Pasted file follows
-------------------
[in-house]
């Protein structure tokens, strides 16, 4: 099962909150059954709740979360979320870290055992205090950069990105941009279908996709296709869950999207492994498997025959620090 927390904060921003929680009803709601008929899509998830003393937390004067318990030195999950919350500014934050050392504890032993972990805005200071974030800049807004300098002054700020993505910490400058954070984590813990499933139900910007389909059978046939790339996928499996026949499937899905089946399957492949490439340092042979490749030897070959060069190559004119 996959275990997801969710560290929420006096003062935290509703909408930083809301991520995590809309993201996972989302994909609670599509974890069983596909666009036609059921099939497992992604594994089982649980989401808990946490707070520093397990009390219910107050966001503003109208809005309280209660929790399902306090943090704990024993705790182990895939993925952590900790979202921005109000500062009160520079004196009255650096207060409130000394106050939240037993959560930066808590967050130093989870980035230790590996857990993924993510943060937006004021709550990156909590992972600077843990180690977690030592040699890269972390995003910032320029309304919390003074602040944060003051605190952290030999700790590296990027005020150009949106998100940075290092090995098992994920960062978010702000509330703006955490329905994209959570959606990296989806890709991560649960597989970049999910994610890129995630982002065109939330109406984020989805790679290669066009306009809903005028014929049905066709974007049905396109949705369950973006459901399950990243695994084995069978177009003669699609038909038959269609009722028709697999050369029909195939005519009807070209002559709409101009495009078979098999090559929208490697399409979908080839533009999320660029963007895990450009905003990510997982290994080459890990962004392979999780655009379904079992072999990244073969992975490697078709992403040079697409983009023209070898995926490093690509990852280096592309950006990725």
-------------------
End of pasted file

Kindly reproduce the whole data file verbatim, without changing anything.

[in-house]
């Protein structure tokens, strides 16, 4: 099962909150059954709740979360979320870290055992205090950069990105941009279908996709296709869950999207492994498997025959620090 927390904060921003929680009803709601008929899509998830003393937390004067318990030195999950919350500014934050050392504890032993972990805005200071974030800049807004300098002054700020993505910490400058954070984590813990499933139900910007389909059978046939790339996928499996026949499937899905089946399957492949490439340092042979490749030897070959060069190559004119 996959275990997801969710560290929420006096003062935290509703909408930083809301991520995590809309993201996972989302994909609670599509974890069983596909666009036609059921099939497992992604594994089982649980989401808990946490707070520093397990009390219910107050966001503003109208809005309280209660929790399902306090943090704990024993705790182990895939993925952590900790979202921005109000500062009160520079004196009255650096207060409130000394106050939240037993959560930066808590967050130093989870980035230790590996857990993924993510943060937006004021709550990156909590992972600077843990180690977690030592040699890269972390995003910032320029309304919390003074602040944060003051605190952290030999700790590296990027005020150009949106998100940075290092090995098992994920960062978010702000509330703006955490329905994209959570959606990296989806890709991560649960597989970049999910994610890129995630982002065109939330109406984020989805790679290669066009306009809903005028014929049905066709974007049905396109949705369950973006459901399950990243695994084995069978177009003669699609038909038959269609009722028709697999050369029909195939005519009807070209002559709409101009495009078979098999090559929208490697399409979908080839533009999320660029963007895990450009905003990510997982290994080459890990962004392979999780655009379904079992072999990244073969992975490697078709992403040079697409983009023209070898995926490093690509990852280096592309950006990725």